When she was first diagnosed with Alzheimer's she was already getting lost. The doctor did say that she should not be driving anymore and restricted her. She made my life hell and cried how she couldn't even go to the cemetery anymore to visit my dad's grave. I spoke with the doctor and he allowed her to drive there and in town. Fast forward four years.....She hasn't gotten lost lately (she really hasn't been… read more
Again the law is quite clear, that when you self certify that you are fit to drive, and if you drive and have an accident, your licence will be revoked, unless you are passed as fit to do so by a doctor - unlikely!
More importantly, if you as their primary carer are aware of a reason why they should not drive, you are aiding and abetting. So heaven forbid, if you are in the car, there is a fatality, you COULD be an accessory to involuntary manslaughter. Now there's a thought to give you nightmares!!!
Please just think of the possible consequences before you allow your loved ones to get behind the wheel of a car, which is potentially a weapon that can kill!!!
I am sorry, but if your doctor said she should not drive, there should be no problem. OK she wants to drive. Does she want to accidently run over a family, or kids coming home from school? If she is at that that stage, it is no longer what Mum wants, but what is safe - for her and everybody else.
Before it get worst. Make should you have herPDO. For the bank and her medical. We mess up Jim can’t sign his name now and he at stage 6. So now we got to get s lawyer. So we can take the case to a judges. So he will allow his family to go in to his account
at license renewal he had to answer the question concerning changes to his health. this flagged his license for a doctor report. That would take the responsibility and blame away from you. I was lucky that he knew he couldn't drive anymore and was willing to give it up.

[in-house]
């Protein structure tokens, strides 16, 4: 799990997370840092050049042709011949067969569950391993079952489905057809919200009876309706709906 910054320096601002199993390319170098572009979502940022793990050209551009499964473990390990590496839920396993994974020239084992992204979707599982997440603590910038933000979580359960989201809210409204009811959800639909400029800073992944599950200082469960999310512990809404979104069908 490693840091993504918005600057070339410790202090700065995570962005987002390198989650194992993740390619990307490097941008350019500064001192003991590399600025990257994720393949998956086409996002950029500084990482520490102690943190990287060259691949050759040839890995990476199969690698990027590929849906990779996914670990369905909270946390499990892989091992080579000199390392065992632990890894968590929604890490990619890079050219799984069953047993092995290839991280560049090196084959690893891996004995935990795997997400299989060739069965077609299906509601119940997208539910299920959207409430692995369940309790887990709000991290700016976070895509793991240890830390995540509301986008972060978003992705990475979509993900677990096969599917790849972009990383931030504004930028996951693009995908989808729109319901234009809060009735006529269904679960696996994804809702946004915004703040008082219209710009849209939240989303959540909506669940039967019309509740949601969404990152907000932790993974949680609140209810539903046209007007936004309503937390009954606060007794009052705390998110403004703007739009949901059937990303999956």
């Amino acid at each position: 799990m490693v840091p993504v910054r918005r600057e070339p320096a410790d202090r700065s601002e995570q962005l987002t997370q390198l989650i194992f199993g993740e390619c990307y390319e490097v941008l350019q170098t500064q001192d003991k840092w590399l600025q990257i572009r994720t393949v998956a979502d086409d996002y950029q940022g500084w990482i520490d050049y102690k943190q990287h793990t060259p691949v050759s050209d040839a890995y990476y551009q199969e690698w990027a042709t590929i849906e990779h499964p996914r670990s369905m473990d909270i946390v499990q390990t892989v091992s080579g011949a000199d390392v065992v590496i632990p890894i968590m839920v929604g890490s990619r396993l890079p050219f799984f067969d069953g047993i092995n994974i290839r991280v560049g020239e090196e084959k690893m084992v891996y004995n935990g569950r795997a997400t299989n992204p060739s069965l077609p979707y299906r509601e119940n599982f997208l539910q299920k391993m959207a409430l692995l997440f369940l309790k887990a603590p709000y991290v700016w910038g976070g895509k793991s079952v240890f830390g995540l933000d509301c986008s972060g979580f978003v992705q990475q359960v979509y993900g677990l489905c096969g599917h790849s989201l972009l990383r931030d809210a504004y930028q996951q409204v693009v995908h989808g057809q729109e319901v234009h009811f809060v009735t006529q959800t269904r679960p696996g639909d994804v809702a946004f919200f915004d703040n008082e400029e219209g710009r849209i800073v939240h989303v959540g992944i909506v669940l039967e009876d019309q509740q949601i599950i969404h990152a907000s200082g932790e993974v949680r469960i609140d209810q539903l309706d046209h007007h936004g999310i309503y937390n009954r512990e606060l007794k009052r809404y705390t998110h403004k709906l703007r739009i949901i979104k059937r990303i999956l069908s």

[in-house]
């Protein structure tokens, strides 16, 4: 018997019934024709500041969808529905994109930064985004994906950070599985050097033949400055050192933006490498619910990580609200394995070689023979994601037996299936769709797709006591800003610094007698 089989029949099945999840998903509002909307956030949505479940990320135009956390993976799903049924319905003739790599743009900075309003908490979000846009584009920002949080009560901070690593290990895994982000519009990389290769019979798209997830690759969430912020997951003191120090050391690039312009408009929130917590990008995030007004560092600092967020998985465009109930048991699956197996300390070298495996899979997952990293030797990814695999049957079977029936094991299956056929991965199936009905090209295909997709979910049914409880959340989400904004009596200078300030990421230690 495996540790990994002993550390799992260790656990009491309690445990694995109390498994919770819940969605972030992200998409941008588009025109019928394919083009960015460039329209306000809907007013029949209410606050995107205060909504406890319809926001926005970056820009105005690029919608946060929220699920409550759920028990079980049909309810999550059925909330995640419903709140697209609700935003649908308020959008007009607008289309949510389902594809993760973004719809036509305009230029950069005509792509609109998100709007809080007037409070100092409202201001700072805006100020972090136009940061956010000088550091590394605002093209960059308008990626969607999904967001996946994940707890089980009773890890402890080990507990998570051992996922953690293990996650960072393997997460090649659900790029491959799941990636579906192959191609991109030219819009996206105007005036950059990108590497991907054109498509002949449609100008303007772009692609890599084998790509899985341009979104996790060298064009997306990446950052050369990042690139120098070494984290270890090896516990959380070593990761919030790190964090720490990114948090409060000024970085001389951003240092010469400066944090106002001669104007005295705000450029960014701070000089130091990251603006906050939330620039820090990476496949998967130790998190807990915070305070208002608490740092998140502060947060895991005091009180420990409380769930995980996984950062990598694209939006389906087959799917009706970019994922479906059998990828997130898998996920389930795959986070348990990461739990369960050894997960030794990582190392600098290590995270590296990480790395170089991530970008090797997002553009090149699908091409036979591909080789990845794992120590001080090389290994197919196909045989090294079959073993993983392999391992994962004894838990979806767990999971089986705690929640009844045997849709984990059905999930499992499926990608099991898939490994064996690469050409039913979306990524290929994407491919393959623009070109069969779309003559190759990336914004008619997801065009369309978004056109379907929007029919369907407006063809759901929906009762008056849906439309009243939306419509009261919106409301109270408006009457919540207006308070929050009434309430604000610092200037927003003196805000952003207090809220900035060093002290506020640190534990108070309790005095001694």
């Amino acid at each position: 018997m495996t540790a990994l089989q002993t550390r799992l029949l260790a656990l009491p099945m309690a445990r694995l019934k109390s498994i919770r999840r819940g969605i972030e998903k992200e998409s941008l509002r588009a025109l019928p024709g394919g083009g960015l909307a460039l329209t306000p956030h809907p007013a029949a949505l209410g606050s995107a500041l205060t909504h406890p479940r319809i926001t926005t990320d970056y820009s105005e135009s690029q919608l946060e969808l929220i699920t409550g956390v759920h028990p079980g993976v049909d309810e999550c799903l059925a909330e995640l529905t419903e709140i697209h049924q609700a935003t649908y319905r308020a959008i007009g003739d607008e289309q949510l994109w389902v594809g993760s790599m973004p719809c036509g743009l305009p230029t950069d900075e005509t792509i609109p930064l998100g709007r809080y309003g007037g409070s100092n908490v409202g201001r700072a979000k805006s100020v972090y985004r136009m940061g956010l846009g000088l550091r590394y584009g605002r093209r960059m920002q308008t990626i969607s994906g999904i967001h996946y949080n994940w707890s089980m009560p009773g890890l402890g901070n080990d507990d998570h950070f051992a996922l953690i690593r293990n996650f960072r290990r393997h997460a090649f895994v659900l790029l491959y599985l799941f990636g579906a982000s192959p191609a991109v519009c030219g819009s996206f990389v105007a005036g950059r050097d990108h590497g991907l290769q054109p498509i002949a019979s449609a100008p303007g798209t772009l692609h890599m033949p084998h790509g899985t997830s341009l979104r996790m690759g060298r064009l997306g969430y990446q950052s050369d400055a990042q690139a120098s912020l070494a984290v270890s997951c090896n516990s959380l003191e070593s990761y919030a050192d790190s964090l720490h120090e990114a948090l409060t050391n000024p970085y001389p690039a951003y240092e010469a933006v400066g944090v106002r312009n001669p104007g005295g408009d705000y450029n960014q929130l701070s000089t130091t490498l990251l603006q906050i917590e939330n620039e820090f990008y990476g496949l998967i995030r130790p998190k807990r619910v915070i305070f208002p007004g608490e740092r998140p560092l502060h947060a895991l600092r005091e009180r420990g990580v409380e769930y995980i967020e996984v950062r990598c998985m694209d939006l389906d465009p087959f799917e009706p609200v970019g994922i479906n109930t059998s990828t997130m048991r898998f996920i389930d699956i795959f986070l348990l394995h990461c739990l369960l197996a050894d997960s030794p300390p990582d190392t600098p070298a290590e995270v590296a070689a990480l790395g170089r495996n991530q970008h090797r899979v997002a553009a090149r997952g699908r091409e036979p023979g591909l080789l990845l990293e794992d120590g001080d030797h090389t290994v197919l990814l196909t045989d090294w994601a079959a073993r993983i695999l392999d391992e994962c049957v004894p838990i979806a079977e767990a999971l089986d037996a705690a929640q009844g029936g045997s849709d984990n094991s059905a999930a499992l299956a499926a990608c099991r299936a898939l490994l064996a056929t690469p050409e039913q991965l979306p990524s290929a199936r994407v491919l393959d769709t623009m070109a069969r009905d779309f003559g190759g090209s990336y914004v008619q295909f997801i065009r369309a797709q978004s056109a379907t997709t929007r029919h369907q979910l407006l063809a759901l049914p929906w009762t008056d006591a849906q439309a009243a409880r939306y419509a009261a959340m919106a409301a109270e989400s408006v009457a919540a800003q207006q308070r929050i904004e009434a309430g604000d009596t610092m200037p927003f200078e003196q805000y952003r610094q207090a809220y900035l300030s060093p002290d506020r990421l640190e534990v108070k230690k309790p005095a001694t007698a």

I was in communication with my Mom's primary care provider of the changes I was noticing so she understood that Mom was early cognitive decline. We talked about the driving and she said when I felt it was a concern, she could refer her to Driving OT (Occupational Therapy) so they can test (neuro and driving) then if they say she is not safe to drive, it is a stranger up there.
As it turns out, after she had a surgery and needed assessment before driving again the doctor referred her and she tested out as mid-stage Dementia just on the neuropsych exam plus braking response so was recommended to the DMV (Department of Motor Vehicles) to revoke her license. I keep reminding her that we are lucky we figured it out before she hurt herself or someone else. She thinks she should be able to drive around town. I keep telling her what if a sweet little child she knows runs out in the road and she is unable to stop in time she would feel awful if she hurt or killed someone else. She agrees but still grumbles about it. So I just keep repeating how lucky we are.
I tell her I drive Miss Daisy (I home share with her) anywhere she needs to go so she is satisfied with that.